Through various experiments, they found that your brain is more rational and critical when we’re in a negative mood. When we’re in a positive mood, on the other hand, we’re more likely to overlook flaws in reasoning.

In fact, Kahneman explains that the mind produces an emotional response first, and a rationalization second. You like something, and then collect reasons why you like it – although those are not necessarily the real reasons.

So when we don’t like a salesperson, we are much more likely to look and find reasons not to buy. The price is too high, the warranty too low, the color not right.

When we do like the sales person, we are much more likely to miss obvious reasons to stop the sale and rationalize why we should buy. The price seems fair for the quality, it doesn’t need a high warranty, it has a fresh color. Reasoning follows emotion.     

Remember that next time you’re working on a sale. Focus on building rapport first, and on presenting the facts second. Getting your customer to like you is a whole other topic. Techniques you could use are:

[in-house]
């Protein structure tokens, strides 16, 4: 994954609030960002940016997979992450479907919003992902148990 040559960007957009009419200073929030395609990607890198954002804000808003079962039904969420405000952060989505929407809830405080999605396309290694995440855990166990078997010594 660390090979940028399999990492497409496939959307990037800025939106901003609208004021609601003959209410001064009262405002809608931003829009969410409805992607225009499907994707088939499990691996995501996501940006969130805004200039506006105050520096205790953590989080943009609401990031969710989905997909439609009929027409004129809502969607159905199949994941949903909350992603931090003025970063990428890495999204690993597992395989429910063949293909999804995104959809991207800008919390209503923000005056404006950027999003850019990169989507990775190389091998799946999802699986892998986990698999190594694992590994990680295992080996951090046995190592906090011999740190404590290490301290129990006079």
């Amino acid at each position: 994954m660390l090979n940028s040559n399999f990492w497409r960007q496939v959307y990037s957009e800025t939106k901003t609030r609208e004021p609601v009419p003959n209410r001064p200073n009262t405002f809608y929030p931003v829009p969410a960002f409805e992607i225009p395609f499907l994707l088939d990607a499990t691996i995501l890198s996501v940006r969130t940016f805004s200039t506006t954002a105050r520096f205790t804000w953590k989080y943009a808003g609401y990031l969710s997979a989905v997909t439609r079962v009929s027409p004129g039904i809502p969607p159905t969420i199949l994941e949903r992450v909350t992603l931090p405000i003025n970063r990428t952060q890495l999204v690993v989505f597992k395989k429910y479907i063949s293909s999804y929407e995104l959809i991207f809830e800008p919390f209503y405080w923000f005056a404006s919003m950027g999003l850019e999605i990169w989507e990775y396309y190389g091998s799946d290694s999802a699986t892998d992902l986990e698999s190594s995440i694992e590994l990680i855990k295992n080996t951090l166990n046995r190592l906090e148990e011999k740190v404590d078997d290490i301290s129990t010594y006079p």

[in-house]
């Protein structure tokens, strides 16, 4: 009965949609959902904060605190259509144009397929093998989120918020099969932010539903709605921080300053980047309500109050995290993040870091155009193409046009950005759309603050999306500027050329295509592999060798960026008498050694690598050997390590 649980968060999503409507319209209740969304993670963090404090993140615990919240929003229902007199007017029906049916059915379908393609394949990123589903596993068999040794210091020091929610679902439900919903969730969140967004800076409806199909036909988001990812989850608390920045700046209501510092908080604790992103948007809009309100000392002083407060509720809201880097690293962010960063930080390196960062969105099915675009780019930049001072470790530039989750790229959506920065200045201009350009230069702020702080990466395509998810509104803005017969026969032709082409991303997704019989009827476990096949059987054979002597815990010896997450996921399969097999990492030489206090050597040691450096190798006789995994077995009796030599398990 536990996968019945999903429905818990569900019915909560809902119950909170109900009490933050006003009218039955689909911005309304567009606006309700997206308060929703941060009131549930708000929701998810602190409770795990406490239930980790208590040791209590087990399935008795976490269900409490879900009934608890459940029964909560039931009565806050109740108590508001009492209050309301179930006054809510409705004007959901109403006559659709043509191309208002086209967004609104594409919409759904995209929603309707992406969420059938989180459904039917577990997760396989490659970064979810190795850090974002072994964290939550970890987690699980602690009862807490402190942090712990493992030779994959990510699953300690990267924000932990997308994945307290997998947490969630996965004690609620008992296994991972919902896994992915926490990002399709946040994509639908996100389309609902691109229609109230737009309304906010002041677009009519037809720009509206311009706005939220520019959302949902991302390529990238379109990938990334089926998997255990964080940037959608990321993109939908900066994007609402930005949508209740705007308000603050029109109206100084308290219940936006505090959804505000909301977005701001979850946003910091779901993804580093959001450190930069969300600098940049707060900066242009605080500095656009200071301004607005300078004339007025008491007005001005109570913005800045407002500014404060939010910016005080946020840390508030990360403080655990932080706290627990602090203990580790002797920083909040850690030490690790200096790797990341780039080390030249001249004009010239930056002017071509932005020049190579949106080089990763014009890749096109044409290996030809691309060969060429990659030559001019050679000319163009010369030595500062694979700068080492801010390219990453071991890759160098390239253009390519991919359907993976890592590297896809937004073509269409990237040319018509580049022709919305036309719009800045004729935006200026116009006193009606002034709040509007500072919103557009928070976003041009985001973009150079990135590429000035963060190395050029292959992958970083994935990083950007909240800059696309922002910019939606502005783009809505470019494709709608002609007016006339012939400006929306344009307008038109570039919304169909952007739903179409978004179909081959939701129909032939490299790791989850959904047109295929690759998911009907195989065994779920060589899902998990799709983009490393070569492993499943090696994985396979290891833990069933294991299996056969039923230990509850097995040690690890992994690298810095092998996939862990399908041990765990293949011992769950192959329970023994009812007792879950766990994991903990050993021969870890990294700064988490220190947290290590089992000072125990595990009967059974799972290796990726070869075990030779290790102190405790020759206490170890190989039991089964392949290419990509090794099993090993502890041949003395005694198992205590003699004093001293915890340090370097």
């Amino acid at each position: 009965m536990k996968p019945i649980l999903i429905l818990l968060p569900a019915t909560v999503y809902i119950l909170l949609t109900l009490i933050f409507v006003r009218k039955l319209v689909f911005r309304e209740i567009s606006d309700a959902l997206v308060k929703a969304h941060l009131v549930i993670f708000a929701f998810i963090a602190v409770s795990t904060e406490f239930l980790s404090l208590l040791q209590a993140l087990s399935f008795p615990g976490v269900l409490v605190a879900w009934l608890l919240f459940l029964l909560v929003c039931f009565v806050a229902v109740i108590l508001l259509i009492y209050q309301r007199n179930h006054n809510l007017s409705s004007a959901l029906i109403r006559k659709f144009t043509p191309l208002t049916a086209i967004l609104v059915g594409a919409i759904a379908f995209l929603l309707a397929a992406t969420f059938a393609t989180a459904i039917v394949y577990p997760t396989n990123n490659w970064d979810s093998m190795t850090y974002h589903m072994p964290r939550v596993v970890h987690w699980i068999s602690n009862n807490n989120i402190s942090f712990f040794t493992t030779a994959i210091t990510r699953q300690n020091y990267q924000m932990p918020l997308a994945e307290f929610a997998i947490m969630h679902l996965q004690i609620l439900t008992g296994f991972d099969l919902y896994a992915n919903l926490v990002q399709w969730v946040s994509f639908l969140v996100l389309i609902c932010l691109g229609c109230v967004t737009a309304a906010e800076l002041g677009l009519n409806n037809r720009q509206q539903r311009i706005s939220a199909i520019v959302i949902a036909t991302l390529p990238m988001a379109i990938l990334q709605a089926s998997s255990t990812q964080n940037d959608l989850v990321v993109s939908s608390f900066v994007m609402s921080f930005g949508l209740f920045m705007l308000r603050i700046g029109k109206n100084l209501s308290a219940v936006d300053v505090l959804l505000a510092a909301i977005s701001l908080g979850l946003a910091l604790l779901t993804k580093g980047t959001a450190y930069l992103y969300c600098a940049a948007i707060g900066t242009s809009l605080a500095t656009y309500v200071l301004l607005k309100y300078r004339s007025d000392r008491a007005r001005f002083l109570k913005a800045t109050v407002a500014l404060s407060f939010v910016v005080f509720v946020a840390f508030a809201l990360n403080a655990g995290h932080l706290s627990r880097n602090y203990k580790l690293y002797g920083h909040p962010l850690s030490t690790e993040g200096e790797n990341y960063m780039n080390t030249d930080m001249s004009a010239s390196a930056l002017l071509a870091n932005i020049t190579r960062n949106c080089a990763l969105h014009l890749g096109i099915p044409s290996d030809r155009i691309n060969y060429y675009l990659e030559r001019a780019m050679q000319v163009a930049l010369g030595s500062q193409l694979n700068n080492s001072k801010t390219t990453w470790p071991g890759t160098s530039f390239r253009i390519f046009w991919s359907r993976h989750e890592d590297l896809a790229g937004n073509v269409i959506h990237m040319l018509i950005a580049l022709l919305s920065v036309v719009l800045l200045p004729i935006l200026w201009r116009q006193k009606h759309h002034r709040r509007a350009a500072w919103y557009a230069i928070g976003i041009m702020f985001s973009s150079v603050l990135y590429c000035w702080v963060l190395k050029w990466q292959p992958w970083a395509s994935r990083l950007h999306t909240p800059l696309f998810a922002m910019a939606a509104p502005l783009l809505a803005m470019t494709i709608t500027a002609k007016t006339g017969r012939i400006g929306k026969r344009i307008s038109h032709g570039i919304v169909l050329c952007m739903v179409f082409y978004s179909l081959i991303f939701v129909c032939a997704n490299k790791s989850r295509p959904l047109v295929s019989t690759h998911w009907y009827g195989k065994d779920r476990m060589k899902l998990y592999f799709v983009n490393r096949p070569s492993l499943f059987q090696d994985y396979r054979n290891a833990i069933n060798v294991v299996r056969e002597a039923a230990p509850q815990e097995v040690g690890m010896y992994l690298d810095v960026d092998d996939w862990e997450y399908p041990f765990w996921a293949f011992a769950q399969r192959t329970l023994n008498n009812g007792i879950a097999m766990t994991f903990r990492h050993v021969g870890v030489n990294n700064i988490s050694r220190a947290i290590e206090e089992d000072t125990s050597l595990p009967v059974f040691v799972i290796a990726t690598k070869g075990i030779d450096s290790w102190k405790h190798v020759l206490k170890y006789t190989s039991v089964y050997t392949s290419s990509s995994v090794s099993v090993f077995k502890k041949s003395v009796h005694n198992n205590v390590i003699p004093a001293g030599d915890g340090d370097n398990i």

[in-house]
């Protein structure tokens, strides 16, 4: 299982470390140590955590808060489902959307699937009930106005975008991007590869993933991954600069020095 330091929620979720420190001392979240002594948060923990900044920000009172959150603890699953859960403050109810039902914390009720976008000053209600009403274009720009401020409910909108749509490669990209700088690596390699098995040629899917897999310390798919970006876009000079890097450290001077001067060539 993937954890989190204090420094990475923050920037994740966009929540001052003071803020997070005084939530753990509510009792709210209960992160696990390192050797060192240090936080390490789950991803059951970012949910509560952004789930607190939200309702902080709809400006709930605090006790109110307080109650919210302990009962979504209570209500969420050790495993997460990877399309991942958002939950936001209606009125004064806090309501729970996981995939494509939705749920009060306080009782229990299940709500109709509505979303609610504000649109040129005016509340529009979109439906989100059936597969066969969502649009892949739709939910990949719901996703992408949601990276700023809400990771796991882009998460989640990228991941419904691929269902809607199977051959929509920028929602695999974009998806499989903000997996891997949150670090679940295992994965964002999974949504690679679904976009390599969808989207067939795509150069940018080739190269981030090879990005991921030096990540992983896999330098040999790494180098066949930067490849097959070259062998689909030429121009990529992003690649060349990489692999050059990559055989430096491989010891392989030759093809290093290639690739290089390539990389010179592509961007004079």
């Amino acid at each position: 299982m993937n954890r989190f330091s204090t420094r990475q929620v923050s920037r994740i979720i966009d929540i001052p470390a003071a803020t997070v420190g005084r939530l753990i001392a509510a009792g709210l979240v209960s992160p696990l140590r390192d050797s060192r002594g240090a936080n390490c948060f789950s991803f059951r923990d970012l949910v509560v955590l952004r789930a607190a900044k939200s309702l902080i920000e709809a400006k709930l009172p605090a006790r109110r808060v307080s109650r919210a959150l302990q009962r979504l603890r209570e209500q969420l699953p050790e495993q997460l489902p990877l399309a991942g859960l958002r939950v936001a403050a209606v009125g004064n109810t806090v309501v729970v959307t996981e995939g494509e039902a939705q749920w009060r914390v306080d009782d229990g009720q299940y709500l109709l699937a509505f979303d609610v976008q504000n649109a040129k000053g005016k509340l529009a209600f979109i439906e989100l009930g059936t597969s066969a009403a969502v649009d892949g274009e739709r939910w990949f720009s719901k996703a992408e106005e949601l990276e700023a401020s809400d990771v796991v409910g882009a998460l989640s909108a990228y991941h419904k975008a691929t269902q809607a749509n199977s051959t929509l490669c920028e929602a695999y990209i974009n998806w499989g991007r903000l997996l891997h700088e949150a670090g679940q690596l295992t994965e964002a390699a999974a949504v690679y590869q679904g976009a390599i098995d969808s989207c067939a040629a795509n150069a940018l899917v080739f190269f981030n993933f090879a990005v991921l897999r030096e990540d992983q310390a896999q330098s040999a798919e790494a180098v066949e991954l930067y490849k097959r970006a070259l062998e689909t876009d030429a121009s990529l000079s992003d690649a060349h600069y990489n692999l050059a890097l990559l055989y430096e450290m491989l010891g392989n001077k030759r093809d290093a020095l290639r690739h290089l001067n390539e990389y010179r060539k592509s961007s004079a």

●     Mirroring

●     Name memorization

●     Echoing

●     Apple’s Feel, Felt, Found Technique

Check out my post on “20 Customer Service Techniques”, in which I cover all of them.

3. Scarcity Error

In a famous 1975 experiment by Professor Stephen Worchel, participants were asked for a value estimation of cookies in a jar. In one group, the cookie jar was filled to the top. In another, it was almost empty. The group with the full jar gave a much lower value per cookie than the group with the scarcely filled jar.

That’s the scarcity error: our tendency to overvalue what is scarce, and undervalue what is abundant. It is in a way related to social proof, because scarcity of the cookies likely indicates that they are tasty.

It’s a powerful weapon for your sales efforts. Make sure to mention when your products are low in stock, when they are sold rapidly, or when it’s a short term offer. The fear of missing out will kick in, and raise the desire for your product. 

4. Hyperbolic Discounting

In The Art of Thinking Clearly, Rolf Dobelli describes an infamous research into this common thinking error. Group A is asked whether they’d rather receive $1,000 in 12 months, or $1,100 in 13 months. Most people opt for the 13-month option; where else would you find a 10% monthly interest rate?